Our World Series

The 2016 Breeders’ Cup World Championships was one for the history books

The Chicago Cubs won the World Series last week, ending a 108-year drought. The “World Series” of horse racing, the Breeders’ Cup World Championships, took place over the weekend.

bcwc_logo_4cIn my favorite sport, I cheer for multiple teams – as do most horse racing fans. My game hats and tee-shirts don’t sport a single set of colors or a solitary name of who I stand behind. Red and white for Songbird, orange and purple for Beholder, silver and white with the word “Chrome” for California Chrome, one fan can have alliances with one or all.

Our sport is unique in the sense that nearly every “player” has their own jersey with distinct colors and symbols to represent their team – a team that consists of a jockey, trainer, owner, hot walker, groom, veterinarian and exercise rider, or maybe multiples of each.

Our series is spread out throughout the year, with each team picking their games based on the ability and necessities of our superstars – the equine masterpieces that have been bred for centuries just to play and excel at this game. Each game is strategically selected based on the horse’s level of training, ability, stamina, speed and preferred distance. The other teams are also taken into account, with the “coaches” speculating about the right time and place to challenge a particular foe. Continue reading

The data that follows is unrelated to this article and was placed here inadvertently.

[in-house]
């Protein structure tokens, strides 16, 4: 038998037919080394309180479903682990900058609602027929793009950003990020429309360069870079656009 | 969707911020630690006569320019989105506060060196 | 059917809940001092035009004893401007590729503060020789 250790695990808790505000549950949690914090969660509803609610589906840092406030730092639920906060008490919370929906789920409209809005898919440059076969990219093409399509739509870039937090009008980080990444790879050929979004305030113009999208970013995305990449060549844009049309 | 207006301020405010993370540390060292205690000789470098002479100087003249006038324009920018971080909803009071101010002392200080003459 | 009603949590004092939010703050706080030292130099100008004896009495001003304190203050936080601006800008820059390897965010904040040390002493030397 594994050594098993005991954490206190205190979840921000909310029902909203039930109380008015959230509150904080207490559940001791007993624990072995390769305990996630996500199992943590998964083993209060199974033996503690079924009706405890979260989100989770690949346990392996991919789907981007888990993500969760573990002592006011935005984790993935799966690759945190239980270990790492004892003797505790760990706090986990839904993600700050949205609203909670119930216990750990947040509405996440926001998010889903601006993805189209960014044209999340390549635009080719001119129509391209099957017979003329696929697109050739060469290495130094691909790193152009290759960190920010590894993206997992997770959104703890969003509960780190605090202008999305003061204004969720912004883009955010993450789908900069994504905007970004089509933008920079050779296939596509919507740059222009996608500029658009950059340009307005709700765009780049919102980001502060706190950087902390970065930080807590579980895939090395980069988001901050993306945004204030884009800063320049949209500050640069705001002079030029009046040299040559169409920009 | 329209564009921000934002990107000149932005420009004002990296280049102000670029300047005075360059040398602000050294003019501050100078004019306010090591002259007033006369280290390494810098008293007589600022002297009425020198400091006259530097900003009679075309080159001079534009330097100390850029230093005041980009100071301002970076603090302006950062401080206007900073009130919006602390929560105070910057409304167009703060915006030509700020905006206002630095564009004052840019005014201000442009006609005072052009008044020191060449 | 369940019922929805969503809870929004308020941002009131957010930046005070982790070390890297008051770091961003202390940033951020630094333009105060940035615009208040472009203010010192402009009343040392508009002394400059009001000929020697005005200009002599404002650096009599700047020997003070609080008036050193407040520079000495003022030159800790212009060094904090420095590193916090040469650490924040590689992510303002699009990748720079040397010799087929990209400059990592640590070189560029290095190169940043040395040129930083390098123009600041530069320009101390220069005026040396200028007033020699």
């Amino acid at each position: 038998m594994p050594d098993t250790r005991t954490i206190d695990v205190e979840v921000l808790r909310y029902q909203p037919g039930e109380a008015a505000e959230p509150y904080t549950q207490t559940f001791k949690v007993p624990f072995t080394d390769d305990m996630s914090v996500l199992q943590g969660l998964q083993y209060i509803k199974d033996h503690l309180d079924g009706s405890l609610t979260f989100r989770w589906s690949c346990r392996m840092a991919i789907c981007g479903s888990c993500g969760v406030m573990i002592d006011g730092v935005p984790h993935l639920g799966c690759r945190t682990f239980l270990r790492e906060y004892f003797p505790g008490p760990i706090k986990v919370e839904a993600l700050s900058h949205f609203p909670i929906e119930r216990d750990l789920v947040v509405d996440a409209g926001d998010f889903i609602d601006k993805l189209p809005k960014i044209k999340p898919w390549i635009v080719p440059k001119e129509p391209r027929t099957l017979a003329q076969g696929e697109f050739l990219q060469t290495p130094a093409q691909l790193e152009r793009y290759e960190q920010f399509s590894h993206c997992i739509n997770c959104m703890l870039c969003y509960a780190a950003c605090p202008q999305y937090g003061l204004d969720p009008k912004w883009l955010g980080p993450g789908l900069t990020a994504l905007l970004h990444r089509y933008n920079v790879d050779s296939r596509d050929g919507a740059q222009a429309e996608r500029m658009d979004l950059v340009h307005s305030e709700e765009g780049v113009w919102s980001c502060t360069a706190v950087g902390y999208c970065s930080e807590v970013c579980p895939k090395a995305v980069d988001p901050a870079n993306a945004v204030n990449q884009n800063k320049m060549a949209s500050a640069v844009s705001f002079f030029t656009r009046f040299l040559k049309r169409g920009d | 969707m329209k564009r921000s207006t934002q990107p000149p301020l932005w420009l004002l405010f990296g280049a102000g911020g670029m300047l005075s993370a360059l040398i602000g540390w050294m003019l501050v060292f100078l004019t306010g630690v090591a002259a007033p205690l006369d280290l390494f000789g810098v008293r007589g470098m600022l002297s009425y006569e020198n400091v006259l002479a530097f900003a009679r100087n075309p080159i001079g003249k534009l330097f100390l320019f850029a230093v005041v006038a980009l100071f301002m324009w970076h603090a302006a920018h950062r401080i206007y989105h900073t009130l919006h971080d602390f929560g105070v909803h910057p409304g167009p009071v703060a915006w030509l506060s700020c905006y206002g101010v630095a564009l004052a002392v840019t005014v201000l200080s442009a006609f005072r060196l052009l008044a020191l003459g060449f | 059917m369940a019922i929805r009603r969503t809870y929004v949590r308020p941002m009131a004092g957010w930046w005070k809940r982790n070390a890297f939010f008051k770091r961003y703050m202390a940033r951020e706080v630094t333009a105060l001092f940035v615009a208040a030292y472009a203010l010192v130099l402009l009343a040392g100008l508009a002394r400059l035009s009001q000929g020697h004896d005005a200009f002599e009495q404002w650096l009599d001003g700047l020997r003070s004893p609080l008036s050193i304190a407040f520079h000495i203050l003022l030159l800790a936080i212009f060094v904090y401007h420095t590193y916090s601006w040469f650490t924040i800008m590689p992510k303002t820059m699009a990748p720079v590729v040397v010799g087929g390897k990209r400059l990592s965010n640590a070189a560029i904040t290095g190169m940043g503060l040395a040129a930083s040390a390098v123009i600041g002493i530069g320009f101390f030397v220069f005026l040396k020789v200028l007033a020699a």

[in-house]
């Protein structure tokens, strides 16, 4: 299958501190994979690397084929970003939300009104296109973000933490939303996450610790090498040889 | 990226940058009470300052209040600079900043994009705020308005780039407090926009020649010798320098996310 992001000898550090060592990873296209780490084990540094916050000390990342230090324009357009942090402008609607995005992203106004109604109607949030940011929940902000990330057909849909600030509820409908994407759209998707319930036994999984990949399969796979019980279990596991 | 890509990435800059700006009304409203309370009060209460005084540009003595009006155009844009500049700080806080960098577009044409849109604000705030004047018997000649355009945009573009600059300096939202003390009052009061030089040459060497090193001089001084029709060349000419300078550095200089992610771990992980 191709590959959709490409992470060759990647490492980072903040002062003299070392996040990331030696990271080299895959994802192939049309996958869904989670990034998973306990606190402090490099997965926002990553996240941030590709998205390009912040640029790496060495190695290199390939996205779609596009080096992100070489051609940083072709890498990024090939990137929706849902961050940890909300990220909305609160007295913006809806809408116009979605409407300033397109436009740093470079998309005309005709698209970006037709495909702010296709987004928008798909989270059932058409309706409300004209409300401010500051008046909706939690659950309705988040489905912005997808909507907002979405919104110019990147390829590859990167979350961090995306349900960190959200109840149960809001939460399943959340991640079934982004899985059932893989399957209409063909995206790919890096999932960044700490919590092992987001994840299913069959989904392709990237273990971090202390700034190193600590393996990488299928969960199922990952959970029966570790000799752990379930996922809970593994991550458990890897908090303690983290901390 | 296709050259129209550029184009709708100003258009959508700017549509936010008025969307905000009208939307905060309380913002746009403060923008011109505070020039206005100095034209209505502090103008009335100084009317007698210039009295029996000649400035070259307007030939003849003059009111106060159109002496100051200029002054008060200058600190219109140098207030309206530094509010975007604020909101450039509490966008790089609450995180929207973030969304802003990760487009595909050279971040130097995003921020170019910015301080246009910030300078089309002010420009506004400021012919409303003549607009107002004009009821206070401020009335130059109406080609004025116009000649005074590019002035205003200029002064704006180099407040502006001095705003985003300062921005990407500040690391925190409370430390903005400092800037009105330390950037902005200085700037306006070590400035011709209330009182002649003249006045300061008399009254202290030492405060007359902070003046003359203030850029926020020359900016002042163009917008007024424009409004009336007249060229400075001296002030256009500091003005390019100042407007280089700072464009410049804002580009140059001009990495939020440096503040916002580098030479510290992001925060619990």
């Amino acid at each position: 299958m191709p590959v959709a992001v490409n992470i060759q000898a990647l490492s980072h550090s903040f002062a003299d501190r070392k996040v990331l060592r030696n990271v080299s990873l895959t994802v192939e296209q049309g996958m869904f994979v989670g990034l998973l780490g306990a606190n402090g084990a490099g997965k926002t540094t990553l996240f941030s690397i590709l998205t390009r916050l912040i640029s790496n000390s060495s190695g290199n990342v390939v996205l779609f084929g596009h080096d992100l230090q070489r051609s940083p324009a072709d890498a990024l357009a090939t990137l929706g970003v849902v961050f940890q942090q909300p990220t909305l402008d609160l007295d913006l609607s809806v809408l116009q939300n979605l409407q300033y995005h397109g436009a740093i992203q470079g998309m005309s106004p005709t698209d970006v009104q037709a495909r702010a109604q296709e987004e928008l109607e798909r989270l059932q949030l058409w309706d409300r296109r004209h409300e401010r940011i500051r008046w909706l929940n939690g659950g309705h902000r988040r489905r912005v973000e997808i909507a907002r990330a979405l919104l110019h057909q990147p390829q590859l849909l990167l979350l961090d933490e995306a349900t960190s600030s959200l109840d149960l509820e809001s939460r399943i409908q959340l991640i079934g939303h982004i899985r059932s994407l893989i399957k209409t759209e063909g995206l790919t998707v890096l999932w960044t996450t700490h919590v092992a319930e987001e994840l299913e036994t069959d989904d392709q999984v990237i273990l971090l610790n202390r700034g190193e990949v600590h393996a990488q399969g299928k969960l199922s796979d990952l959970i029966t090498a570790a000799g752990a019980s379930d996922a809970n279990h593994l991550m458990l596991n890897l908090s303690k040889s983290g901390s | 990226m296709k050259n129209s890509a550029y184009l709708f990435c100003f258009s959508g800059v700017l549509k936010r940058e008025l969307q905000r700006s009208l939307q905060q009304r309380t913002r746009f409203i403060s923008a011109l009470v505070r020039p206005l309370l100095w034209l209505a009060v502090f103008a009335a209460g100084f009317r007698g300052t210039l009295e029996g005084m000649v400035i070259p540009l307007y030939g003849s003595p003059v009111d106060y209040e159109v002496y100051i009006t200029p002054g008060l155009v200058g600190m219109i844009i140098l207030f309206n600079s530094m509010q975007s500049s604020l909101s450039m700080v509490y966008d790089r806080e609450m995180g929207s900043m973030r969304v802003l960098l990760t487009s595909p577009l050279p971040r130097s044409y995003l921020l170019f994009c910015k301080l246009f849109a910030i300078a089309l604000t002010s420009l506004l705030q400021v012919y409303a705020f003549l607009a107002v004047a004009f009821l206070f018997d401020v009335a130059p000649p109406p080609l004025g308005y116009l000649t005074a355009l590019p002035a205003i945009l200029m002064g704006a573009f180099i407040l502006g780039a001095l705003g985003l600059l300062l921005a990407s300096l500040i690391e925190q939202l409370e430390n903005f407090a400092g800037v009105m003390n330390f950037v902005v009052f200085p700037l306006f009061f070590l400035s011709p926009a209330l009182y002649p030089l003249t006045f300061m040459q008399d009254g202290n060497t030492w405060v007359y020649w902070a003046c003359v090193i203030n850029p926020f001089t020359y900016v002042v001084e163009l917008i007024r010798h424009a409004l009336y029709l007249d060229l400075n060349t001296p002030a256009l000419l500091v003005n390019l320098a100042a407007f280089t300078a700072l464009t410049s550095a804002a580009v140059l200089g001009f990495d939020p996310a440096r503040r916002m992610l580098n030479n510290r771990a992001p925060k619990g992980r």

Thoughts from a journalist

The complete and utter truth about my experiences as a horse racing journalist

To be completely honest, I’m not entirely sure what I want to do for a career. One thing is certain: I want to work in the horse racing industry. But I also want to travel, speak Spanish, be around horses, continue writing and work with people. If someone could please design a job to capture all of those things in one awesome package, it would be very much appreciated!

I’m grateful that I’ve had so many opportunities within the horse industry to try my hand at a variety of jobs and internships. The majority of them have been communications-related, but each one has taught me a number of different skills and lessons.

One of the most rewarding and challenging jobs I’ve ever done is worked as a journalist.